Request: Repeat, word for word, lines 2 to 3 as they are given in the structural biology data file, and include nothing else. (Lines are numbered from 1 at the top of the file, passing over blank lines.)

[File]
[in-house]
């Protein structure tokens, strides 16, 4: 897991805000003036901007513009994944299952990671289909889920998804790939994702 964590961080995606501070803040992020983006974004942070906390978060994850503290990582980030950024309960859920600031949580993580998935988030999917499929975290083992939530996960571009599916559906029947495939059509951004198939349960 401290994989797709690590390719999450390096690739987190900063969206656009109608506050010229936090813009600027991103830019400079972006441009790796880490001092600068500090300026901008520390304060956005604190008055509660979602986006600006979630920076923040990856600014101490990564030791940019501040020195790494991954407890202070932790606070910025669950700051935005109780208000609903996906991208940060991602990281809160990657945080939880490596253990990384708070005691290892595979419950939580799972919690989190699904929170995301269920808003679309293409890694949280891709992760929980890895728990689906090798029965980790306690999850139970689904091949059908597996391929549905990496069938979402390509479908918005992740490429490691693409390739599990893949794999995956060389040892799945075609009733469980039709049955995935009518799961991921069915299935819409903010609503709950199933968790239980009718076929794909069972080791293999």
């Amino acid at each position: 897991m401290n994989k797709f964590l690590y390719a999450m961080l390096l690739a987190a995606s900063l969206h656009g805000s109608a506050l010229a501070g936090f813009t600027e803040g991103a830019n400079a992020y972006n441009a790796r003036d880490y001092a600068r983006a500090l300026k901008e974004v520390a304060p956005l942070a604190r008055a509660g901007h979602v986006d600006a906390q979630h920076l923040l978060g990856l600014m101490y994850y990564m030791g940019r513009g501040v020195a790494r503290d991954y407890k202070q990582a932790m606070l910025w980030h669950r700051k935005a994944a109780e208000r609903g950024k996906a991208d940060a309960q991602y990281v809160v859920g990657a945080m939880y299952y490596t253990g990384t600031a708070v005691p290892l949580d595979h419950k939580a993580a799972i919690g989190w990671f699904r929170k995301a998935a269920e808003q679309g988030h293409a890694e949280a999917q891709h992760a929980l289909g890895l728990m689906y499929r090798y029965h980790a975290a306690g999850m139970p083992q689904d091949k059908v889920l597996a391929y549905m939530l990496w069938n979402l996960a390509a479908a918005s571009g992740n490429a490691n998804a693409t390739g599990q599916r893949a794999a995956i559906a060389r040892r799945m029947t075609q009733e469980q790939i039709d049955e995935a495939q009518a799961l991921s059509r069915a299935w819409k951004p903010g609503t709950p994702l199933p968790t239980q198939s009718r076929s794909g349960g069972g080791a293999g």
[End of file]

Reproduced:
């Protein structure tokens, strides 16, 4: 897991805000003036901007513009994944299952990671289909889920998804790939994702 964590961080995606501070803040992020983006974004942070906390978060994850503290990582980030950024309960859920600031949580993580998935988030999917499929975290083992939530996960571009599916559906029947495939059509951004198939349960 401290994989797709690590390719999450390096690739987190900063969206656009109608506050010229936090813009600027991103830019400079972006441009790796880490001092600068500090300026901008520390304060956005604190008055509660979602986006600006979630920076923040990856600014101490990564030791940019501040020195790494991954407890202070932790606070910025669950700051935005109780208000609903996906991208940060991602990281809160990657945080939880490596253990990384708070005691290892595979419950939580799972919690989190699904929170995301269920808003679309293409890694949280891709992760929980890895728990689906090798029965980790306690999850139970689904091949059908597996391929549905990496069938979402390509479908918005992740490429490691693409390739599990893949794999995956060389040892799945075609009733469980039709049955995935009518799961991921069915299935819409903010609503709950199933968790239980009718076929794909069972080791293999």
């Amino acid at each position: 897991m401290n994989k797709f964590l690590y390719a999450m961080l390096l690739a987190a995606s900063l969206h656009g805000s109608a506050l010229a501070g936090f813009t600027e803040g991103a830019n400079a992020y972006n441009a790796r003036d880490y001092a600068r983006a500090l300026k901008e974004v520390a304060p956005l942070a604190r008055a509660g901007h979602v986006d600006a906390q979630h920076l923040l978060g990856l600014m101490y994850y990564m030791g940019r513009g501040v020195a790494r503290d991954y407890k202070q990582a932790m606070l910025w980030h669950r700051k935005a994944a109780e208000r609903g950024k996906a991208d940060a309960q991602y990281v809160v859920g990657a945080m939880y299952y490596t253990g990384t600031a708070v005691p290892l949580d595979h419950k939580a993580a799972i919690g989190w990671f699904r929170k995301a998935a269920e808003q679309g988030h293409a890694e949280a999917q891709h992760a929980l289909g890895l728990m689906y499929r090798y029965h980790a975290a306690g999850m139970p083992q689904d091949k059908v889920l597996a391929y549905m939530l990496w069938n979402l996960a390509a479908a918005s571009g992740n490429a490691n998804a693409t390739g599990q599916r893949a794999a995956i559906a060389r040892r799945m029947t075609q009733e469980q790939i039709d049955e995935a495939q009518a799961l991921s059509r069915a299935w819409k951004p903010g609503t709950p994702l199933p968790t239980q198939s009718r076929s794909g349960g069972g080791a293999g």